Discarding social investment and redistribution in the name of austerity? The case of Finnish family policy reforms 2007–2015

A1 Journal article (refereed)


Internal Authors/Editors


Publication Details

List of Authors: Mikael Nygård, Josefine Nyby, Mikko Kuisma
Publisher: Routledge, Taylor & Francis
Publication year: 2019
Journal: Policy and Society
Volume number: 38
Issue number: 3
Start page: 519
End page: 536
eISSN: 1839-3373


Abstract

Since the 1970s, Finland has conducted family policies that could be
labelled social investments, for example, investments in work–family
balance or public childcare, while at the same time it has protected the
economic standard of families with children through various income
transfers. However, after the 2008–2009 financial crisis these policies
including those with socially investing objectives have been
increasingly subjected to cuts in benefit levels and entitlements in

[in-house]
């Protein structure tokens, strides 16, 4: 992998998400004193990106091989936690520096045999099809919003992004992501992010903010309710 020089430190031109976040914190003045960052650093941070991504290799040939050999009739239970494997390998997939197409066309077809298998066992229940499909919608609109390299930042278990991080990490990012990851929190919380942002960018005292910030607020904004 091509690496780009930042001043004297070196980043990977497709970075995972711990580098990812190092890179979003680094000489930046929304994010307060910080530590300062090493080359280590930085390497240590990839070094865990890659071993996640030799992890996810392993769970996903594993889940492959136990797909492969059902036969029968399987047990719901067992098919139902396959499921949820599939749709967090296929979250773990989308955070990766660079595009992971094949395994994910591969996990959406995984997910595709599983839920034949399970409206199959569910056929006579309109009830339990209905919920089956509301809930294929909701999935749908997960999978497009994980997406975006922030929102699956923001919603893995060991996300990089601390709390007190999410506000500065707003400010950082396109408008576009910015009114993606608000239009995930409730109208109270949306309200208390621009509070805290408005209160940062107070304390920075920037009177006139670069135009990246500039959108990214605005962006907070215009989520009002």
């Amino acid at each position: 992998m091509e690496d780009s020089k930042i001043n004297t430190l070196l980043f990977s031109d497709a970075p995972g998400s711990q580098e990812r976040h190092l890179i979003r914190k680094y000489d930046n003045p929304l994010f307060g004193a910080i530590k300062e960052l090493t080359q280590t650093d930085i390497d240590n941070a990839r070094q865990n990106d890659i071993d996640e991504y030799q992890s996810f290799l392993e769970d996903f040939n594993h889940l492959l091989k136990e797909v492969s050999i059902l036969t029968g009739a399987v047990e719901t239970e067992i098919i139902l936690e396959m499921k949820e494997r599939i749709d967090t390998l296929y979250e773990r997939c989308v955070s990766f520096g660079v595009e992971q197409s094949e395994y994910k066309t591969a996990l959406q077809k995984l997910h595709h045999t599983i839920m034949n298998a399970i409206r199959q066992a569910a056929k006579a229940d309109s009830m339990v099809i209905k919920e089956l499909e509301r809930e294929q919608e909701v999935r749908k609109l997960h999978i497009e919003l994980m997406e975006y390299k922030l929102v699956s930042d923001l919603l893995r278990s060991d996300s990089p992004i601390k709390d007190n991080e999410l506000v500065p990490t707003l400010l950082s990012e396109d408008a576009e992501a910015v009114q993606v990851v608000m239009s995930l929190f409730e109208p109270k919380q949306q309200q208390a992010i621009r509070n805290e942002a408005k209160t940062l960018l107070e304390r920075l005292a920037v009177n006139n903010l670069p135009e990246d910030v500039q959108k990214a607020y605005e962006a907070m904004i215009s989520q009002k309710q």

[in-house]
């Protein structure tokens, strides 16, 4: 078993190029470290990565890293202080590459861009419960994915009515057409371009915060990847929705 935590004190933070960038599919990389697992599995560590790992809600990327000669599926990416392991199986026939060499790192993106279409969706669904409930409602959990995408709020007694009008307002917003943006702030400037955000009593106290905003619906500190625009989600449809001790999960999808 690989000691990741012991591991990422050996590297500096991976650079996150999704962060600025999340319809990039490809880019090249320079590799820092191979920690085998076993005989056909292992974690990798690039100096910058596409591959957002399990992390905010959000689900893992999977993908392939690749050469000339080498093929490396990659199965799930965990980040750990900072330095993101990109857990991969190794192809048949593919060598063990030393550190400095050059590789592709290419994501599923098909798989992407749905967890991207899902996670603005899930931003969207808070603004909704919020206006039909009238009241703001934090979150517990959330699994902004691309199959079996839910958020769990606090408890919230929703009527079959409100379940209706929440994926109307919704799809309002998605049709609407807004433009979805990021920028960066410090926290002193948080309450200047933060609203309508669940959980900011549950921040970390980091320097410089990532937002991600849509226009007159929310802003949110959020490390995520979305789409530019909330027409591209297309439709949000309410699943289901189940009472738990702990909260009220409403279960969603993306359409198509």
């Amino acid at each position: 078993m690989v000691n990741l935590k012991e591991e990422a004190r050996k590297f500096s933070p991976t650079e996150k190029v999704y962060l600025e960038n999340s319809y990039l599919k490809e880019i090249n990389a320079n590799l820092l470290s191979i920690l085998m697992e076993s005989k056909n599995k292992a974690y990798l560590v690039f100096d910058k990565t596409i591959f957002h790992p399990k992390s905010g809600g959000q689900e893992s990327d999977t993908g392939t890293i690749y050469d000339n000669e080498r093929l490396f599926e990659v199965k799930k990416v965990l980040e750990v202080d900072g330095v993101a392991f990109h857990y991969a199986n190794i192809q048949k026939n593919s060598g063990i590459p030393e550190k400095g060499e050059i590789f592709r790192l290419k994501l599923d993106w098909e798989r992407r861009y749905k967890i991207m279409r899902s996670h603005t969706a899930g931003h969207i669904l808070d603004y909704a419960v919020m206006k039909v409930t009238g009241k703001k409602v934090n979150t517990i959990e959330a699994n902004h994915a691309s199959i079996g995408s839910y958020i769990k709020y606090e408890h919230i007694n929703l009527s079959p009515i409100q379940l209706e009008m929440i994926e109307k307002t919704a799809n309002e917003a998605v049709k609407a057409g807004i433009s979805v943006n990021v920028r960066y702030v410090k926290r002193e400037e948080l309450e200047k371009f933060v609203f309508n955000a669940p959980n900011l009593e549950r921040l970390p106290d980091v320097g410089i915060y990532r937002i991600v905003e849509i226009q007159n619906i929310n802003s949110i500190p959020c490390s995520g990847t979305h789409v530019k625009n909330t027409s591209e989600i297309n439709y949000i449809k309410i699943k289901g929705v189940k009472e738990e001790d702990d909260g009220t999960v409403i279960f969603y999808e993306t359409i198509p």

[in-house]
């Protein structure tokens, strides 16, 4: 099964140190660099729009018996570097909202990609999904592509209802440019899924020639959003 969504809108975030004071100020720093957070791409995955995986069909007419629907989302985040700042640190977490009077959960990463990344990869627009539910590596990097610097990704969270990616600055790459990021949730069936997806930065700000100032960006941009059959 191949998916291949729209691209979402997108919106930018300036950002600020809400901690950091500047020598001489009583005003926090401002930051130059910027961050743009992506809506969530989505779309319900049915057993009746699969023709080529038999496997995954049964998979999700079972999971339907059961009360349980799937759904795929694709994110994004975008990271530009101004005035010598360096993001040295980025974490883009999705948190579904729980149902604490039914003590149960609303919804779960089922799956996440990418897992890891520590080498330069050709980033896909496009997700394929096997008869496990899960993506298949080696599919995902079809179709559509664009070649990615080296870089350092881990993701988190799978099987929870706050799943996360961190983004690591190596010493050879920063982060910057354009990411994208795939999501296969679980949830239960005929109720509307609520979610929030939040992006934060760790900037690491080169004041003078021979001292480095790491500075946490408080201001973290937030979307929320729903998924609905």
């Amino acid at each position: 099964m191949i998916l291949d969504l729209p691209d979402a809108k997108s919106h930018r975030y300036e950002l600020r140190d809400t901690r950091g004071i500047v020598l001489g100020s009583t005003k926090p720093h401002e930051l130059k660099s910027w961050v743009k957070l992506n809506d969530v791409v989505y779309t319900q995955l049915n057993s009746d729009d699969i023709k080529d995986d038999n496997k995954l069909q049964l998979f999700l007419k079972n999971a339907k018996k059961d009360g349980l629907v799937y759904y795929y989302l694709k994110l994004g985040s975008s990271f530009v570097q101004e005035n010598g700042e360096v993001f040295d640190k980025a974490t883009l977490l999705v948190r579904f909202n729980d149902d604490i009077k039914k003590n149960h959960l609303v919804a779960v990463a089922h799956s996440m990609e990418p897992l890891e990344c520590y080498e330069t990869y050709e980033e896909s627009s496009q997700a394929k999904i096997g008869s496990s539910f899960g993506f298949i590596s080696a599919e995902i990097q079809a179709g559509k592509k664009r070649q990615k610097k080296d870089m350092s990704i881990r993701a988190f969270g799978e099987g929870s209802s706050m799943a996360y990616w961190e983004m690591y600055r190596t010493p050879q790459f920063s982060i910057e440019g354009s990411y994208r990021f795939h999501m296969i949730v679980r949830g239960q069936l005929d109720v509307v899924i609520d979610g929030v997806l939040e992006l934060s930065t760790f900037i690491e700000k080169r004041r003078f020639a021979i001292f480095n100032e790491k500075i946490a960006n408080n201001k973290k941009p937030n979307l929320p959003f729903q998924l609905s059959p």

order to lower public expenditure, which raises the question if there
has been a shift away from social investments and redistribution towards
austerity policies. By analysing government programs from the period
2007–2015, this article discusses if, and to what extent, such a change
can be traced in the Finnish government discourse. More specifically the
article studies the narrative stories used to legitimise changes
(reforms) in existing family policy and to what extent these changes
were informed by a social investment perspective focusing on ‘new’
social risks, a traditional redistribution perspective emphasising ‘old’
social risks, or a neoliberal austerity perspective advocating fiscal
austerity and welfare cuts. We argue that the first two perspectives
were dominant prior to and during the first phase of the international
financial crisis, whereas the third perspective became dominant after
the crisis. Moreover, the results show that the main storyline in the
legitimisation of the reforms was stories of ‘progress’ in combination
with stories of ‘control’ and helplessness’.


Last updated on 2020-26-02 at 07:31